Not just that, Neo4j takes up much more memory. At the start of the benchmarks Dgraph consumed around 20 MB which increased to 600 MB at the end. In comparison, Neo4j was already consuming 550 MB at the start which increased to 3.2 GB at the end of the benchmarks.
Dgraph consumes 5x lesser memory compared to Neo4j and is at least 3x faster when it comes to the combination of reads and writes with no query caching.
3. Issues faced
- We couldn’t find a convenient way to load large amount of interconnected graph data into Neo4j apart from breaking it into CSV files. We had to write a loader which could concurrently load RDF data into Neo4j.
- We hit data corruption issues on sending more than 20 requests concurrently, which the database could not recover from. In comparison, we typically send 500 concurrent requests to Dgraph , each request batching 1000 N-Quads.
- While loading data concurrently and opening 100 connections, Neo4j started returning bad connection error because it hit the limit of maximum open file descriptors which was set to 1024 (the default). We have never witnessed such a problem with Dgraph.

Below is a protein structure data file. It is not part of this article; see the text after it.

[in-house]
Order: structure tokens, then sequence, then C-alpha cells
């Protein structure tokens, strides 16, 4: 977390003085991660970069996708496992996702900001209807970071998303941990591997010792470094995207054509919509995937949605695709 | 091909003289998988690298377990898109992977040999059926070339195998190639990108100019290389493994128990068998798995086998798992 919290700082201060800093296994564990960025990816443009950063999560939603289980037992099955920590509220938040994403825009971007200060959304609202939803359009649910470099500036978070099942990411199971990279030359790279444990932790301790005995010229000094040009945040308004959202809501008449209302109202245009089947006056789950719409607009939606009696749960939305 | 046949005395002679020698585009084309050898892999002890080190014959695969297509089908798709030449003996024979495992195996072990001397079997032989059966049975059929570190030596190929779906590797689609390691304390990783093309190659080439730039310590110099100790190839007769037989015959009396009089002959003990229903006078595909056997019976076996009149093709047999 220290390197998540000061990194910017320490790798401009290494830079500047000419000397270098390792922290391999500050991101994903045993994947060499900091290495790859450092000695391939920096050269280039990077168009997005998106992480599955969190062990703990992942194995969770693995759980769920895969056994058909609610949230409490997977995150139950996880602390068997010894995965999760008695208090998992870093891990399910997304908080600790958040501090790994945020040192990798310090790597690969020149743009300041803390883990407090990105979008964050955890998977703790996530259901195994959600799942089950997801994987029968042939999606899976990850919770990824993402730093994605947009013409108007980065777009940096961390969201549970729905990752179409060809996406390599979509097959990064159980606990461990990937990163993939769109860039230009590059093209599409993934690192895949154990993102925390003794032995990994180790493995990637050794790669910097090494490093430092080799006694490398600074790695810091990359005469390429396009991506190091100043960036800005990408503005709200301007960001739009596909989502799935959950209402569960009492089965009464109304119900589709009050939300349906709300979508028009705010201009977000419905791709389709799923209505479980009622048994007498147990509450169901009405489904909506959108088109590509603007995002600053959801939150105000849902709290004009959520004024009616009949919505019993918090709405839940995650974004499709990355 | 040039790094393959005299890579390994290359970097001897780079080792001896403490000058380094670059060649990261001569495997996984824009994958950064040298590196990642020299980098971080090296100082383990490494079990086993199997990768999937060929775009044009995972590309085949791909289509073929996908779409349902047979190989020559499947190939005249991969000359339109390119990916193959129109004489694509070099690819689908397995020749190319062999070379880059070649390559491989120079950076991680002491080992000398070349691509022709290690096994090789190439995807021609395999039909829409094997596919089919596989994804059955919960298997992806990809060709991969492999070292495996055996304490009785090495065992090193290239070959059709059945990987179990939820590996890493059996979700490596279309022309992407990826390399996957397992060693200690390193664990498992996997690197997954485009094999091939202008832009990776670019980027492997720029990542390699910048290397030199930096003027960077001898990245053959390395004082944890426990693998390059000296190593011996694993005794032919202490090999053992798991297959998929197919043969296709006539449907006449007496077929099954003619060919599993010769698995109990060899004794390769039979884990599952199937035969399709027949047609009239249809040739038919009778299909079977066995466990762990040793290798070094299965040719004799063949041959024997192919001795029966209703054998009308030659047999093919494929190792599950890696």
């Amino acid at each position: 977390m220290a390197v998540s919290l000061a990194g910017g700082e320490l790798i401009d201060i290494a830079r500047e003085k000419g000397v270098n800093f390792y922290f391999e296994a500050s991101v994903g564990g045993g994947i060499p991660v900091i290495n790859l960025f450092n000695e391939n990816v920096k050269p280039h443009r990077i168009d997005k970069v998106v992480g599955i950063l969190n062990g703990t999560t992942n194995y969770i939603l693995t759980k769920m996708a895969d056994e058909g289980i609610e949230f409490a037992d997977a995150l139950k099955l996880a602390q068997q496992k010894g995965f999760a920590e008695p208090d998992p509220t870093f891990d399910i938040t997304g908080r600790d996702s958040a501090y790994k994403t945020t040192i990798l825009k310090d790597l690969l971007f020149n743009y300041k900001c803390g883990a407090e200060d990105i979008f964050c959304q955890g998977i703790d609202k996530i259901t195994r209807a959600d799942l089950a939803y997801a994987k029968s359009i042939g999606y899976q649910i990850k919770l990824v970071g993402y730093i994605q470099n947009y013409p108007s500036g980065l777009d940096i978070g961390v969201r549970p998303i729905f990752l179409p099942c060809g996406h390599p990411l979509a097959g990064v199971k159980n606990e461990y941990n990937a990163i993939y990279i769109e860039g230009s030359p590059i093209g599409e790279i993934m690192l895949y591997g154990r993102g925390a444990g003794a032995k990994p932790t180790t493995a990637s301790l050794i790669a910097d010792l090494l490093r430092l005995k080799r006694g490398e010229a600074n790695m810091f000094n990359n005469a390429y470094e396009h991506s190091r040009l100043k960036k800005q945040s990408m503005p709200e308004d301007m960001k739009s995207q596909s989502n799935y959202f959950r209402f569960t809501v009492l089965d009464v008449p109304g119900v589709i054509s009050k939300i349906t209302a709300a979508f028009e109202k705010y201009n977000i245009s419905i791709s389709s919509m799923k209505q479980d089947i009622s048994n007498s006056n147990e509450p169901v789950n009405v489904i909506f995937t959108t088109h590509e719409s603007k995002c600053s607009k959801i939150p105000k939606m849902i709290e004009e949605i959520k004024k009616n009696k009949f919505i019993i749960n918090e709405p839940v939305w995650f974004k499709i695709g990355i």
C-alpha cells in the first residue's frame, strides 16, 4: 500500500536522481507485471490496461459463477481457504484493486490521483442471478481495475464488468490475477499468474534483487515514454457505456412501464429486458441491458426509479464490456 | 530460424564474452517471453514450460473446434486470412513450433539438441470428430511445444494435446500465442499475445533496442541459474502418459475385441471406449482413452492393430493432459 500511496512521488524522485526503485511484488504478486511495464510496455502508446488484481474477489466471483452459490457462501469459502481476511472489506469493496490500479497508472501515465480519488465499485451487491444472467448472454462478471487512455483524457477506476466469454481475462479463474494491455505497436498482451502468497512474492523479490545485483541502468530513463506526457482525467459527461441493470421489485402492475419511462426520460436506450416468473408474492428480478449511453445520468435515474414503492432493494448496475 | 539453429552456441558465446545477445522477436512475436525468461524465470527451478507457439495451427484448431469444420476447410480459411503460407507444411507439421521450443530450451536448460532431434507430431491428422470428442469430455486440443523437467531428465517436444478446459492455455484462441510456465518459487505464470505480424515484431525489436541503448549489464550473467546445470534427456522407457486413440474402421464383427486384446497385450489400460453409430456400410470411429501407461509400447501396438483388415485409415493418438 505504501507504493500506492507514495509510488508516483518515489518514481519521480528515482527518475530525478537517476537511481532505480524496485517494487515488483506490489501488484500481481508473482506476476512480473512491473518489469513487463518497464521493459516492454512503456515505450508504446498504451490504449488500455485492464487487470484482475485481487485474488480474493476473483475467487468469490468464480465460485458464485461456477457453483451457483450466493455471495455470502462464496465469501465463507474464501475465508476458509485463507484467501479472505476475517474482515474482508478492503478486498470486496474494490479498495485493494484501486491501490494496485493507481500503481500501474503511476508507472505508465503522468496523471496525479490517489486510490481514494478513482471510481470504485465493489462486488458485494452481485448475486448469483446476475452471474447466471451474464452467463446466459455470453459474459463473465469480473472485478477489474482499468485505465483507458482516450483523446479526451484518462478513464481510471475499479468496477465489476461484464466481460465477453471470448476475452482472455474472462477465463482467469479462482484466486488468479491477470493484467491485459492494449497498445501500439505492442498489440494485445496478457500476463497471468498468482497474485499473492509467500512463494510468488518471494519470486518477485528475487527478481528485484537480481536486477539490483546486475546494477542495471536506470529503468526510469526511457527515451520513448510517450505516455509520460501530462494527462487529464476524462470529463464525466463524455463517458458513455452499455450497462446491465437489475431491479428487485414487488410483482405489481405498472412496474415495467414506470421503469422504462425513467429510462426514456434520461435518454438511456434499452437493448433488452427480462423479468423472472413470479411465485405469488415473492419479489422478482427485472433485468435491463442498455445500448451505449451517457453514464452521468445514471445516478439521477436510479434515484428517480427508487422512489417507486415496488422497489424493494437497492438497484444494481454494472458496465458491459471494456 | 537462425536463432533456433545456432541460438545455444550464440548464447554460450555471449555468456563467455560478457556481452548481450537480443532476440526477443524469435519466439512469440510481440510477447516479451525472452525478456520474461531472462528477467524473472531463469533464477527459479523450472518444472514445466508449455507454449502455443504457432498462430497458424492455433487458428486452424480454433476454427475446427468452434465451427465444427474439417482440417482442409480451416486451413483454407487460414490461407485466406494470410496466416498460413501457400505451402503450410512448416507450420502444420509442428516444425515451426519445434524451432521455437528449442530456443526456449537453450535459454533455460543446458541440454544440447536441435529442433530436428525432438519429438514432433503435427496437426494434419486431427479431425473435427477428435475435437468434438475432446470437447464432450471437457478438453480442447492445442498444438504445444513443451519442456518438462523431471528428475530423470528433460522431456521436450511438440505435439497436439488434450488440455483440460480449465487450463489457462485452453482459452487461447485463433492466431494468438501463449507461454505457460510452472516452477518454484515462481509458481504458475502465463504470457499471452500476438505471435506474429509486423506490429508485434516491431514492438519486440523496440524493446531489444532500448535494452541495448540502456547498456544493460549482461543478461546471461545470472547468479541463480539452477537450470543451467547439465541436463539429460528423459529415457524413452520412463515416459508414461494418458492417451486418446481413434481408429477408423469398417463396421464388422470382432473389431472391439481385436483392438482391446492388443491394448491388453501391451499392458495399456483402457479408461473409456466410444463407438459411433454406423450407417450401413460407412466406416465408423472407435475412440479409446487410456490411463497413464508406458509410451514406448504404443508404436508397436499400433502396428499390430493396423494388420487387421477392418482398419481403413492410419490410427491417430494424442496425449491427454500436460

We talked about performance and issues. Now, let’s see how does Dgraph compare against Neo4j regarding features.Feature Dgraph Neo4j Production Features Highly available, Consistent, Fault tolerant Single server architecture Distributed Yes. Data sharded and replicated across servers, using consensus for writes. No. Only distributed query caching Horizontal Scalability Yes. Add servers to cluster on the fly to distribute data better. No. Supports only full data replicas Transactional Model Linearizability aka Atomic Consistency ACID transactions Backups Hot backups in RDF format available using the HTTP interface Hot full and incremental backups available only as part of paid enterprise edition HTTP API for queries and mutations Yes Yes Communication using clients over binary protocol Yes, using grpc Yes, using bolt protocol Bulk loading of graph data Yes, can load arbitrarily connected RDF data using dgraphloader Only supports loading relational data in CSV format using the loader Schema Optional (supports int, float, string, bool, date, datetime and geo types) Optional (supports byte, short, int, long, float, double, char and string types) Geospatial Queries Yes. Supports near, within, contains, intersects No. Not part of core database Query language GraphQL like which responds in JSON Cypher Aggregation queries No Supports count(), sum(), avg(), distinct and other aggregation queries Order by, limit, skip and filter queries Yes Yes Authorization and authentication SSL/TLS and auth token based security (support by v1.0) Supports basic user authentication and authorization Access Control Lists Work in progress (support by v1.0) Available based on roles as part of enterprise edition Support for plugins and user defined functions Work in progress (support by v1.0) Yes Browser interface for visualization Work in progress (support by v1.0) Yes